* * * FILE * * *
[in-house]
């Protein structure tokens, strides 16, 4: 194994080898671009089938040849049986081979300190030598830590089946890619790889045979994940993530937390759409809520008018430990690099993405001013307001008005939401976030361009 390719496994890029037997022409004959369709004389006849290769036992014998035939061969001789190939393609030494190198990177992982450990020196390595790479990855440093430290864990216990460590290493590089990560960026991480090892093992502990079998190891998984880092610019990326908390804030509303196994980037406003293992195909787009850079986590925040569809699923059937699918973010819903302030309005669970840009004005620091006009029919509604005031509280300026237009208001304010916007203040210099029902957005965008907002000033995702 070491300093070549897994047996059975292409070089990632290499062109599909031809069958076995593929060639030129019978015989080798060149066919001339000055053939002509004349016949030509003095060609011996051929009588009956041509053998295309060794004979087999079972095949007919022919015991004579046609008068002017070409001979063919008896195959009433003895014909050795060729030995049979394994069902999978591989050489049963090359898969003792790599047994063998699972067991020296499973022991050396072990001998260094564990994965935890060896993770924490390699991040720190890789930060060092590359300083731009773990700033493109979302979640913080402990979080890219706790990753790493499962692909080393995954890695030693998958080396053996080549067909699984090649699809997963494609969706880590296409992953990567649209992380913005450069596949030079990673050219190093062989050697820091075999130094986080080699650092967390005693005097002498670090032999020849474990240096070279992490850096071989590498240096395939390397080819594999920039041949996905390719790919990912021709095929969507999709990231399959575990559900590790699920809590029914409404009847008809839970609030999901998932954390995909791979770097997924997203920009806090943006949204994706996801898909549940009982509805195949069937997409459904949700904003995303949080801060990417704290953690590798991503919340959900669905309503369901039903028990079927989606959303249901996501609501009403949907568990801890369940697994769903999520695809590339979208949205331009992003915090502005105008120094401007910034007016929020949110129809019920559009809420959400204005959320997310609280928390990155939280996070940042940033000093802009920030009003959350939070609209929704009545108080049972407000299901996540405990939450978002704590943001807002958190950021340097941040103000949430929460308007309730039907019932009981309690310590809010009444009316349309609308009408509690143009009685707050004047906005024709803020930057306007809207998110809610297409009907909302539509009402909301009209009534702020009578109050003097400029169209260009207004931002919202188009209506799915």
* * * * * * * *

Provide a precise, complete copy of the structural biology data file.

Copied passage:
[in-house]
């Protein structure tokens, strides 16, 4: 194994080898671009089938040849049986081979300190030598830590089946890619790889045979994940993530937390759409809520008018430990690099993405001013307001008005939401976030361009 390719496994890029037997022409004959369709004389006849290769036992014998035939061969001789190939393609030494190198990177992982450990020196390595790479990855440093430290864990216990460590290493590089990560960026991480090892093992502990079998190891998984880092610019990326908390804030509303196994980037406003293992195909787009850079986590925040569809699923059937699918973010819903302030309005669970840009004005620091006009029919509604005031509280300026237009208001304010916007203040210099029902957005965008907002000033995702 070491300093070549897994047996059975292409070089990632290499062109599909031809069958076995593929060639030129019978015989080798060149066919001339000055053939002509004349016949030509003095060609011996051929009588009956041509053998295309060794004979087999079972095949007919022919015991004579046609008068002017070409001979063919008896195959009433003895014909050795060729030995049979394994069902999978591989050489049963090359898969003792790599047994063998699972067991020296499973022991050396072990001998260094564990994965935890060896993770924490390699991040720190890789930060060092590359300083731009773990700033493109979302979640913080402990979080890219706790990753790493499962692909080393995954890695030693998958080396053996080549067909699984090649699809997963494609969706880590296409992953990567649209992380913005450069596949030079990673050219190093062989050697820091075999130094986080080699650092967390005693005097002498670090032999020849474990240096070279992490850096071989590498240096395939390397080819594999920039041949996905390719790919990912021709095929969507999709990231399959575990559900590790699920809590029914409404009847008809839970609030999901998932954390995909791979770097997924997203920009806090943006949204994706996801898909549940009982509805195949069937997409459904949700904003995303949080801060990417704290953690590798991503919340959900669905309503369901039903028990079927989606959303249901996501609501009403949907568990801890369940697994769903999520695809590339979208949205331009992003915090502005105008120094401007910034007016929020949110129809019920559009809420959400204005959320997310609280928390990155939280996070940042940033000093802009920030009003959350939070609209929704009545108080049972407000299901996540405990939450978002704590943001807002958190950021340097941040103000949430929460308007309730039907019932009981309690310590809010009444009316349309609308009408509690143009009685707050004047906005024709803020930057306007809207998110809610297409009907909302539509009402909301009209009534702020009578109050003097400029169209260009207004931002919202188009209506799915």